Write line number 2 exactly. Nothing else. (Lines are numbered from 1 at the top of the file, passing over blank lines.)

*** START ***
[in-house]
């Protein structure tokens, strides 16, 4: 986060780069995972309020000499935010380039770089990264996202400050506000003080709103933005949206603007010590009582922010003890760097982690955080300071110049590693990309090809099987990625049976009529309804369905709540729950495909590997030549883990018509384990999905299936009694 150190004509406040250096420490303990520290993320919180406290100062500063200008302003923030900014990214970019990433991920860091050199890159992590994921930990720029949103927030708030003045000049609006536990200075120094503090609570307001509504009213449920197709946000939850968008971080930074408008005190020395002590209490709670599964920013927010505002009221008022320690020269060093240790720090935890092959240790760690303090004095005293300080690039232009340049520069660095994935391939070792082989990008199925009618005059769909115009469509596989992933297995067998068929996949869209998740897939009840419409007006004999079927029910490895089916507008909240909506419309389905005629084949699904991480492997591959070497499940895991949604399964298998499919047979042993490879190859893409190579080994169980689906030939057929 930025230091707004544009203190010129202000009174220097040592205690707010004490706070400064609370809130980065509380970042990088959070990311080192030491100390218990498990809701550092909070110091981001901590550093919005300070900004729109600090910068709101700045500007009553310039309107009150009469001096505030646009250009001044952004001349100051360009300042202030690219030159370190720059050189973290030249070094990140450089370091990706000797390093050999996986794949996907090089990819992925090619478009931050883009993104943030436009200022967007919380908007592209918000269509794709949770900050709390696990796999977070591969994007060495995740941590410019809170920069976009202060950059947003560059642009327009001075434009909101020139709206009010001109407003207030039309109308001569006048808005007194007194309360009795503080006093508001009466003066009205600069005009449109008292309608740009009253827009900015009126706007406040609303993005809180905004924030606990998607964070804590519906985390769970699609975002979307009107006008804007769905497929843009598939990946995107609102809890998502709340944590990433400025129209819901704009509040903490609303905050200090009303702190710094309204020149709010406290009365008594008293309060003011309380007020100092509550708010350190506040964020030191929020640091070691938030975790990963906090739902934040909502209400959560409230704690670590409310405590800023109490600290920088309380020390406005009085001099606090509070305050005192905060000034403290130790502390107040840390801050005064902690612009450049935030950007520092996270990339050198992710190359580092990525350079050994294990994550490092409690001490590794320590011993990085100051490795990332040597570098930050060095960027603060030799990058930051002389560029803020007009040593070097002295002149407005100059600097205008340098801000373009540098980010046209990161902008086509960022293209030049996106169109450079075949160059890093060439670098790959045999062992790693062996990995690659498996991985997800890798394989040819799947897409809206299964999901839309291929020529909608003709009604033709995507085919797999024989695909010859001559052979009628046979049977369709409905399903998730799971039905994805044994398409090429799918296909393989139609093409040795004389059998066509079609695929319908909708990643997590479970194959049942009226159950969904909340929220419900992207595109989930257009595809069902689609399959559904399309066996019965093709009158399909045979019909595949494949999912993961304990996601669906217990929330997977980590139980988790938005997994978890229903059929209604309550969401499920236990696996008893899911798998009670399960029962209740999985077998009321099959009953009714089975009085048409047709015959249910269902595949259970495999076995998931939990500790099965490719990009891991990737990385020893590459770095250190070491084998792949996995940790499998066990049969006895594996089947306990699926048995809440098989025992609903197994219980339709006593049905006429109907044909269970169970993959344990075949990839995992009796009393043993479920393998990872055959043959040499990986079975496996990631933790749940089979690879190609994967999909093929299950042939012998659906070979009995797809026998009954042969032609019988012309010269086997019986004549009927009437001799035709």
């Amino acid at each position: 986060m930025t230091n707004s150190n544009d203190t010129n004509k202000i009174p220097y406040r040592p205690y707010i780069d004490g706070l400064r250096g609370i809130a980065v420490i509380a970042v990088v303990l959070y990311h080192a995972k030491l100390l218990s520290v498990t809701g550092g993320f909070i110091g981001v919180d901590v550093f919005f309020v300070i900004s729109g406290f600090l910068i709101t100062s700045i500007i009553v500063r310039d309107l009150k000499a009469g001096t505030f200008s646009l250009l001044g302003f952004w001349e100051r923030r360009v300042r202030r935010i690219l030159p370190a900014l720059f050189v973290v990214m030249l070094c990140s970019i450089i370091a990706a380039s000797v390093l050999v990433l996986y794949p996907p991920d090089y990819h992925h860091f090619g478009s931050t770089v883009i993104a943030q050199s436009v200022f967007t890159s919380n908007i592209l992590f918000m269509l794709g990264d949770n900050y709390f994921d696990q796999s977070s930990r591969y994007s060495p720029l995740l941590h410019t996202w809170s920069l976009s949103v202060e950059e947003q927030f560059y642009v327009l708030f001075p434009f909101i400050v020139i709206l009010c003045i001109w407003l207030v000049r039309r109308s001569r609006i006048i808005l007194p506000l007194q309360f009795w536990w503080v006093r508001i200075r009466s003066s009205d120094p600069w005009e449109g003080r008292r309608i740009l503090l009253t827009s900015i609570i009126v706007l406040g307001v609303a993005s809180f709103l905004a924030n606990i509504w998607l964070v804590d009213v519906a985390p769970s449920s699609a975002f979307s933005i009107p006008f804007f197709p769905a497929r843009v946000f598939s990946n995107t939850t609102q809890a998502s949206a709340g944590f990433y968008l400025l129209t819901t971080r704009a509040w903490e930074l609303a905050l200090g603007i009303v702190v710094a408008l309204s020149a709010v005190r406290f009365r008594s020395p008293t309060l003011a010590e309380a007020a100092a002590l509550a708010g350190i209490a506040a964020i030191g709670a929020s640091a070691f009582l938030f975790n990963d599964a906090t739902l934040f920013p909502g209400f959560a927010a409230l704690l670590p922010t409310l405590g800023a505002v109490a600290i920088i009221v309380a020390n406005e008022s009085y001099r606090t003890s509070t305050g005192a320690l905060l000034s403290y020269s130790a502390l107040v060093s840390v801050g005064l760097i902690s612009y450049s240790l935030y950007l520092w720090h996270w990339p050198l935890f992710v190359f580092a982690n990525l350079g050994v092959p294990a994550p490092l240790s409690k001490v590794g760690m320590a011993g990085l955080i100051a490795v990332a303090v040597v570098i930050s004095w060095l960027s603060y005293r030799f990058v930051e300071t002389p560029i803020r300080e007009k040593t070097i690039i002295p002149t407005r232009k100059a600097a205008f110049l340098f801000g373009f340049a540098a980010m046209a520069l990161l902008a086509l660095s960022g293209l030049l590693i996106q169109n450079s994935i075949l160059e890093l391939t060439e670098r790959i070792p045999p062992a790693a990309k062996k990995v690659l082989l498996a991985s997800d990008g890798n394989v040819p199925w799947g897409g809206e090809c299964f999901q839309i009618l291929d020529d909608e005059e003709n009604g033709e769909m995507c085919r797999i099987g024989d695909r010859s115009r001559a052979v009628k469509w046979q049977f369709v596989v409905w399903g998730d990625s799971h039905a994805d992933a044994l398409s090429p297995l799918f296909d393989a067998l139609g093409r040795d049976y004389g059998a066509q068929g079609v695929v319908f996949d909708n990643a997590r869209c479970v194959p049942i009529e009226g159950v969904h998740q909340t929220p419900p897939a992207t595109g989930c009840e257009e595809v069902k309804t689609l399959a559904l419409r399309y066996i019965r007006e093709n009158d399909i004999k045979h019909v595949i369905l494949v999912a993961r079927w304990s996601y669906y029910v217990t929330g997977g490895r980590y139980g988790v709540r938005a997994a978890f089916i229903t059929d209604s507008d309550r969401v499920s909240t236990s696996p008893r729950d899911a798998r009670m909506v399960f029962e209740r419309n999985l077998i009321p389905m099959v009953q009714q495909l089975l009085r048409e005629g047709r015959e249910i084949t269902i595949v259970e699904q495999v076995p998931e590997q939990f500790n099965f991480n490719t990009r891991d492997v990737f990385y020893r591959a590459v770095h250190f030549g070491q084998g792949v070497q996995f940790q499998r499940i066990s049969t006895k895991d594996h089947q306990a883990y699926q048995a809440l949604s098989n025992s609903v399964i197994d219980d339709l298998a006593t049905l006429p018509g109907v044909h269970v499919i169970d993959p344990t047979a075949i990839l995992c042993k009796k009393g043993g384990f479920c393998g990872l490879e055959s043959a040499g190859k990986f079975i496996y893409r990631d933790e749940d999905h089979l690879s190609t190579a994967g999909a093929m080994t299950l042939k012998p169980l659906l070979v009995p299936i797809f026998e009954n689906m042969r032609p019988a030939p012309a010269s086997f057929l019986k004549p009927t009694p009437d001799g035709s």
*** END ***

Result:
């Protein structure tokens, strides 16, 4: 986060780069995972309020000499935010380039770089990264996202400050506000003080709103933005949206603007010590009582922010003890760097982690955080300071110049590693990309090809099987990625049976009529309804369905709540729950495909590997030549883990018509384990999905299936009694 150190004509406040250096420490303990520290993320919180406290100062500063200008302003923030900014990214970019990433991920860091050199890159992590994921930990720029949103927030708030003045000049609006536990200075120094503090609570307001509504009213449920197709946000939850968008971080930074408008005190020395002590209490709670599964920013927010505002009221008022320690020269060093240790720090935890092959240790760690303090004095005293300080690039232009340049520069660095994935391939070792082989990008199925009618005059769909115009469509596989992933297995067998068929996949869209998740897939009840419409007006004999079927029910490895089916507008909240909506419309389905005629084949699904991480492997591959070497499940895991949604399964298998499919047979042993490879190859893409190579080994169980689906030939057929 930025230091707004544009203190010129202000009174220097040592205690707010004490706070400064609370809130980065509380970042990088959070990311080192030491100390218990498990809701550092909070110091981001901590550093919005300070900004729109600090910068709101700045500007009553310039309107009150009469001096505030646009250009001044952004001349100051360009300042202030690219030159370190720059050189973290030249070094990140450089370091990706000797390093050999996986794949996907090089990819992925090619478009931050883009993104943030436009200022967007919380908007592209918000269509794709949770900050709390696990796999977070591969994007060495995740941590410019809170920069976009202060950059947003560059642009327009001075434009909101020139709206009010001109407003207030039309109308001569006048808005007194007194309360009795503080006093508001009466003066009205600069005009449109008292309608740009009253827009900015009126706007406040609303993005809180905004924030606990998607964070804590519906985390769970699609975002979307009107006008804007769905497929843009598939990946995107609102809890998502709340944590990433400025129209819901704009509040903490609303905050200090009303702190710094309204020149709010406290009365008594008293309060003011309380007020100092509550708010350190506040964020030191929020640091070691938030975790990963906090739902934040909502209400959560409230704690670590409310405590800023109490600290920088309380020390406005009085001099606090509070305050005192905060000034403290130790502390107040840390801050005064902690612009450049935030950007520092996270990339050198992710190359580092990525350079050994294990994550490092409690001490590794320590011993990085100051490795990332040597570098930050060095960027603060030799990058930051002389560029803020007009040593070097002295002149407005100059600097205008340098801000373009540098980010046209990161902008086509960022293209030049996106169109450079075949160059890093060439670098790959045999062992790693062996990995690659498996991985997800890798394989040819799947897409809206299964999901839309291929020529909608003709009604033709995507085919797999024989695909010859001559052979009628046979049977369709409905399903998730799971039905994805044994398409090429799918296909393989139609093409040795004389059998066509079609695929319908909708990643997590479970194959049942009226159950969904909340929220419900992207595109989930257009595809069902689609399959559904399309066996019965093709009158399909045979019909595949494949999912993961304990996601669906217990929330997977980590139980988790938005997994978890229903059929209604309550969401499920236990696996008893899911798998009670399960029962209740999985077998009321099959009953009714089975009085048409047709015959249910269902595949259970495999076995998931939990500790099965490719990009891991990737990385020893590459770095250190070491084998792949996995940790499998066990049969006895594996089947306990699926048995809440098989025992609903197994219980339709006593049905006429109907044909269970169970993959344990075949990839995992009796009393043993479920393998990872055959043959040499990986079975496996990631933790749940089979690879190609994967999909093929299950042939012998659906070979009995797809026998009954042969032609019988012309010269086997019986004549009927009437001799035709």